Today's US inflation print continued the trend of upside surprises, coming in at 8.6% YoY. In fact, in the past two years, there have been just two occasions when inflation came in below expectations, and judging by the market's reaction, many more upside surprises lie in stock.
Perhaps more importantly, DB's Jim Reid today notes that inflation is not meeting the Fed's test of MoM deceleration that would force a slower path of rate hikes, with headline CPI at 1.0% MoM versus expectations of 0.7% and 0.3% in April.
Yet what may come as a shock to readers, US inflation doesn't really stand out globally any more; in fact, as Reid's Chart of the Day below shows, the US is now just above the middle of the pack when ranked the highest to lowest using 111 countries covering the most up to date data available. In fact, the US is "only" 48th highest on this list.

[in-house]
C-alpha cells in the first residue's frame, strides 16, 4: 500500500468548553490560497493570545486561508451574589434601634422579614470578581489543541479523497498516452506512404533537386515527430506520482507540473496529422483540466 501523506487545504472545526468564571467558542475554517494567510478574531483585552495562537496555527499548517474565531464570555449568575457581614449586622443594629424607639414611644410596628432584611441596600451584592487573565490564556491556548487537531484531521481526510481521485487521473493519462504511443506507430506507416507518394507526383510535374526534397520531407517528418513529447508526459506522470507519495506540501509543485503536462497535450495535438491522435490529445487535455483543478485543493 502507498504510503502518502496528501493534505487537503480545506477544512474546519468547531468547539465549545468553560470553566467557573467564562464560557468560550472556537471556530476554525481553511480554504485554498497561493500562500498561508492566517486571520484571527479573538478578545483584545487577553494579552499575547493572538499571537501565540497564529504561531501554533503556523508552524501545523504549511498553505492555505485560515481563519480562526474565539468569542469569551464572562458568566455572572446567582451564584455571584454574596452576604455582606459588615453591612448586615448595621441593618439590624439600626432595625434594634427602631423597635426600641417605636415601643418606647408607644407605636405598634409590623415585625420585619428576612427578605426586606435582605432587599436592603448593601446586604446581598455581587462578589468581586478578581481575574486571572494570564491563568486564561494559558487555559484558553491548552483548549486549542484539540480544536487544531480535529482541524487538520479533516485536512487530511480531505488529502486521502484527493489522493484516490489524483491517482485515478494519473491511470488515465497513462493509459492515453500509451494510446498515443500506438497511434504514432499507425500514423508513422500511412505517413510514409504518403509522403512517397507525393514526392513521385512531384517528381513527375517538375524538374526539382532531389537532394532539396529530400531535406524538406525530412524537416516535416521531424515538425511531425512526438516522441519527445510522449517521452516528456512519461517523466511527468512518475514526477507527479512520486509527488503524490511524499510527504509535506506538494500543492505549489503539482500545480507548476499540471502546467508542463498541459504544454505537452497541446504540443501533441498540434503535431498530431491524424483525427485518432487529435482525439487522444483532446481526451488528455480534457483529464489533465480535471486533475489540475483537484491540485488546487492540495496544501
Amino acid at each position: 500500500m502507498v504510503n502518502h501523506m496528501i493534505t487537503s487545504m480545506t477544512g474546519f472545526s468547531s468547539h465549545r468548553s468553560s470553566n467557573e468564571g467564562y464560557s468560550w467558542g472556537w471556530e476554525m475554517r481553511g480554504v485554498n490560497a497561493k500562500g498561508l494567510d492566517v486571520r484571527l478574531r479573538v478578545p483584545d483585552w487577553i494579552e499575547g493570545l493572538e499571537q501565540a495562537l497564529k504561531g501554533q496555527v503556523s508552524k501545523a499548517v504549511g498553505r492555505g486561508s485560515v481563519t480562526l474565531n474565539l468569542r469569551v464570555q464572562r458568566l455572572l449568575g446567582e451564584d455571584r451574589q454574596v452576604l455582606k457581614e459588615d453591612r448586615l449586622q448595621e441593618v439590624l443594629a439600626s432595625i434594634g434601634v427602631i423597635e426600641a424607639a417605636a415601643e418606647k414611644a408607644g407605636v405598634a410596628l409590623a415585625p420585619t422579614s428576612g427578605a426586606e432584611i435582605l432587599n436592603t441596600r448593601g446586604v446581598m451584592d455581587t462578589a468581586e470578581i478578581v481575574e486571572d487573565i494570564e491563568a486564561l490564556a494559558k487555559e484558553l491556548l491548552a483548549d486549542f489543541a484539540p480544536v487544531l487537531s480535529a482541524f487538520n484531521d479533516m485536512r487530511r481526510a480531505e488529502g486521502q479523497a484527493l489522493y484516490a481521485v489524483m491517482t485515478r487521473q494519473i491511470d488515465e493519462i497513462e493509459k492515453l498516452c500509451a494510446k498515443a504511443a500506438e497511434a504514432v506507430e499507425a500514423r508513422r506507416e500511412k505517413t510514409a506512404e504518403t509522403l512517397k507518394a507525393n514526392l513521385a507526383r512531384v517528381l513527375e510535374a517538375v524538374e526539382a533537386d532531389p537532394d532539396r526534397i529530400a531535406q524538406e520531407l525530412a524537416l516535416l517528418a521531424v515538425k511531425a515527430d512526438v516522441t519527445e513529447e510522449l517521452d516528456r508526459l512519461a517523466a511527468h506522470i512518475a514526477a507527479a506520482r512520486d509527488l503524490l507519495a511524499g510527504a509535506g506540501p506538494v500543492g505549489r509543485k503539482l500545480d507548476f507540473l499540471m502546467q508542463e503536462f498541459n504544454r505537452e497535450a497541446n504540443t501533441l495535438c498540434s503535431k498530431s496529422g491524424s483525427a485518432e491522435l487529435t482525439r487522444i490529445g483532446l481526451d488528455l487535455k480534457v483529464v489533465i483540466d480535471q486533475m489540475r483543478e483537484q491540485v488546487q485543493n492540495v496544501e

Compare this to June last year when the US was ranked 28th highest out of 116 and the Eurozone 84th (now only 2 spots below the US). This was soon after the Biden fiscal package and associated helicopter money. Since then YoY US inflation has increased around 3% but many other countries have seen it increase even more.
Just for statistical interest, Reid calculates that the median global inflation is now 7.9% YoY. It was 3.05% last June. Inflation is now truly a global phenomenon with Asian economies generally the least effected. So the shock value from US inflation data has lessened.